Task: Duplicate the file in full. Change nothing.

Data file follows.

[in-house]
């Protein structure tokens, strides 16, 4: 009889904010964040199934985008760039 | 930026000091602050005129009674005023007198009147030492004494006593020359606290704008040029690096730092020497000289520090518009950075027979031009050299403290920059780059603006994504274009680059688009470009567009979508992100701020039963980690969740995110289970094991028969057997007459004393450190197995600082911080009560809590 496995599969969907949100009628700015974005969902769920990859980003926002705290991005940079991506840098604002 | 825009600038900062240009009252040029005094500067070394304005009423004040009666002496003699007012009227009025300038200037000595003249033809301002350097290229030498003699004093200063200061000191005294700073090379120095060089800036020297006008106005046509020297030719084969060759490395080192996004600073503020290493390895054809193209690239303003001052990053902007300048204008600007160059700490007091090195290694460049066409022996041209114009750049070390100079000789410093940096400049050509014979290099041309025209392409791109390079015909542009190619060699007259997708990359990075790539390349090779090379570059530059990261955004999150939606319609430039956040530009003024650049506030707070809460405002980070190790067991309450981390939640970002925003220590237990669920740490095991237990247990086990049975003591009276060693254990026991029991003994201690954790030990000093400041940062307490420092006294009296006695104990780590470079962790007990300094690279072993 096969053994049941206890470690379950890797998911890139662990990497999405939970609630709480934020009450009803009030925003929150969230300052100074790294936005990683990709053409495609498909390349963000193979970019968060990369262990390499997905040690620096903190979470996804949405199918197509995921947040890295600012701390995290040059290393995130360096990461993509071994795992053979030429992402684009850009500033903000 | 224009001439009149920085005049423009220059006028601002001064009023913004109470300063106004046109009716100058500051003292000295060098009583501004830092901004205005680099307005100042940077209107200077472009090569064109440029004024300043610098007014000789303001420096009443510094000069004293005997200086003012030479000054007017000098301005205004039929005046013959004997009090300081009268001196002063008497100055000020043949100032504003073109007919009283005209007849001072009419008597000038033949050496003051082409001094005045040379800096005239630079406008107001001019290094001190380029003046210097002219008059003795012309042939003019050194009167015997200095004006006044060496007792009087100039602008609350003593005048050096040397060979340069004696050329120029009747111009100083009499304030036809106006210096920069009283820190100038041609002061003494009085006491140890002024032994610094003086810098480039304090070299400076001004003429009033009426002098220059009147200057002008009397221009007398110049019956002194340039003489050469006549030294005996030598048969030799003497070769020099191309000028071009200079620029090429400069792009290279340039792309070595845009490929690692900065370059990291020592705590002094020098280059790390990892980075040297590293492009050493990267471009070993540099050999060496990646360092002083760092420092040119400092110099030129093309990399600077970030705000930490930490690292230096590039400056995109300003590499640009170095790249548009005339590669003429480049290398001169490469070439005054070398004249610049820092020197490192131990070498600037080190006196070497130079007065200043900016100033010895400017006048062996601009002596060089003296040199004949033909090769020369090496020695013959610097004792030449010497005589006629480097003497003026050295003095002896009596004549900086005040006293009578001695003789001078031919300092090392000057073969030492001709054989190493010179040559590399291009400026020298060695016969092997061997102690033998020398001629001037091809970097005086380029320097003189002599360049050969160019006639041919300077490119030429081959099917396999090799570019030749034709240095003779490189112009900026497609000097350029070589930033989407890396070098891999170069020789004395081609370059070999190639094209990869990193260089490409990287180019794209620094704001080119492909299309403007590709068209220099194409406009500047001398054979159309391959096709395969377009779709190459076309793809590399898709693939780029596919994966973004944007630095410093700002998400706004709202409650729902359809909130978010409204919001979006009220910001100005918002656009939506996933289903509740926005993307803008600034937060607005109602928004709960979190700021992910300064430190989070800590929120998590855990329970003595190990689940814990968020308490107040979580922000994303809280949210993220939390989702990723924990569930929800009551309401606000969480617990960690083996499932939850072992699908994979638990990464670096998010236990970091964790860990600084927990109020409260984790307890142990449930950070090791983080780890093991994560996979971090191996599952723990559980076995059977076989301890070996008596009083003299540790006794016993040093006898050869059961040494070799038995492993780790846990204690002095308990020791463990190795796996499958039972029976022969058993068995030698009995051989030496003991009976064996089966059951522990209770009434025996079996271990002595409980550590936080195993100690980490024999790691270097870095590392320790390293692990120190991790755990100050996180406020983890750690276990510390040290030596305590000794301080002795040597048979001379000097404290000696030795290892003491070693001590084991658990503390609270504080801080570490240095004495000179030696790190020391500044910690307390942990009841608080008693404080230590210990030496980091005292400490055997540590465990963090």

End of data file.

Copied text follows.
[in-house]
């Protein structure tokens, strides 16, 4: 009889904010964040199934985008760039 | 930026000091602050005129009674005023007198009147030492004494006593020359606290704008040029690096730092020497000289520090518009950075027979031009050299403290920059780059603006994504274009680059688009470009567009979508992100701020039963980690969740995110289970094991028969057997007459004393450190197995600082911080009560809590 496995599969969907949100009628700015974005969902769920990859980003926002705290991005940079991506840098604002 | 825009600038900062240009009252040029005094500067070394304005009423004040009666002496003699007012009227009025300038200037000595003249033809301002350097290229030498003699004093200063200061000191005294700073090379120095060089800036020297006008106005046509020297030719084969060759490395080192996004600073503020290493390895054809193209690239303003001052990053902007300048204008600007160059700490007091090195290694460049066409022996041209114009750049070390100079000789410093940096400049050509014979290099041309025209392409791109390079015909542009190619060699007259997708990359990075790539390349090779090379570059530059990261955004999150939606319609430039956040530009003024650049506030707070809460405002980070190790067991309450981390939640970002925003220590237990669920740490095991237990247990086990049975003591009276060693254990026991029991003994201690954790030990000093400041940062307490420092006294009296006695104990780590470079962790007990300094690279072993 096969053994049941206890470690379950890797998911890139662990990497999405939970609630709480934020009450009803009030925003929150969230300052100074790294936005990683990709053409495609498909390349963000193979970019968060990369262990390499997905040690620096903190979470996804949405199918197509995921947040890295600012701390995290040059290393995130360096990461993509071994795992053979030429992402684009850009500033903000 | 224009001439009149920085005049423009220059006028601002001064009023913004109470300063106004046109009716100058500051003292000295060098009583501004830092901004205005680099307005100042940077209107200077472009090569064109440029004024300043610098007014000789303001420096009443510094000069004293005997200086003012030479000054007017000098301005205004039929005046013959004997009090300081009268001196002063008497100055000020043949100032504003073109007919009283005209007849001072009419008597000038033949050496003051082409001094005045040379800096005239630079406008107001001019290094001190380029003046210097002219008059003795012309042939003019050194009167015997200095004006006044060496007792009087100039602008609350003593005048050096040397060979340069004696050329120029009747111009100083009499304030036809106006210096920069009283820190100038041609002061003494009085006491140890002024032994610094003086810098480039304090070299400076001004003429009033009426002098220059009147200057002008009397221009007398110049019956002194340039003489050469006549030294005996030598048969030799003497070769020099191309000028071009200079620029090429400069792009290279340039792309070595845009490929690692900065370059990291020592705590002094020098280059790390990892980075040297590293492009050493990267471009070993540099050999060496990646360092002083760092420092040119400092110099030129093309990399600077970030705000930490930490690292230096590039400056995109300003590499640009170095790249548009005339590669003429480049290398001169490469070439005054070398004249610049820092020197490192131990070498600037080190006196070497130079007065200043900016100033010895400017006048062996601009002596060089003296040199004949033909090769020369090496020695013959610097004792030449010497005589006629480097003497003026050295003095002896009596004549900086005040006293009578001695003789001078031919300092090392000057073969030492001709054989190493010179040559590399291009400026020298060695016969092997061997102690033998020398001629001037091809970097005086380029320097003189002599360049050969160019006639041919300077490119030429081959099917396999090799570019030749034709240095003779490189112009900026497609000097350029070589930033989407890396070098891999170069020789004395081609370059070999190639094209990869990193260089490409990287180019794209620094704001080119492909299309403007590709068209220099194409406009500047001398054979159309391959096709395969377009779709190459076309793809590399898709693939780029596919994966973004944007630095410093700002998400706004709202409650729902359809909130978010409204919001979006009220910001100005918002656009939506996933289903509740926005993307803008600034937060607005109602928004709960979190700021992910300064430190989070800590929120998590855990329970003595190990689940814990968020308490107040979580922000994303809280949210993220939390989702990723924990569930929800009551309401606000969480617990960690083996499932939850072992699908994979638990990464670096998010236990970091964790860990600084927990109020409260984790307890142990449930950070090791983080780890093991994560996979971090191996599952723990559980076995059977076989301890070996008596009083003299540790006794016993040093006898050869059961040494070799038995492993780790846990204690002095308990020791463990190795796996499958039972029976022969058993068995030698009995051989030496003991009976064996089966059951522990209770009434025996079996271990002595409980550590936080195993100690980490024999790691270097870095590392320790390293692990120190991790755990100050996180406020983890750690276990510390040290030596305590000794301080002795040597048979001379000097404290000696030795290892003491070693001590084991658990503390609270504080801080570490240095004495000179030696790190020391500044910690307390942990009841608080008693404080230590210990030496980091005292400490055997540590465990963090």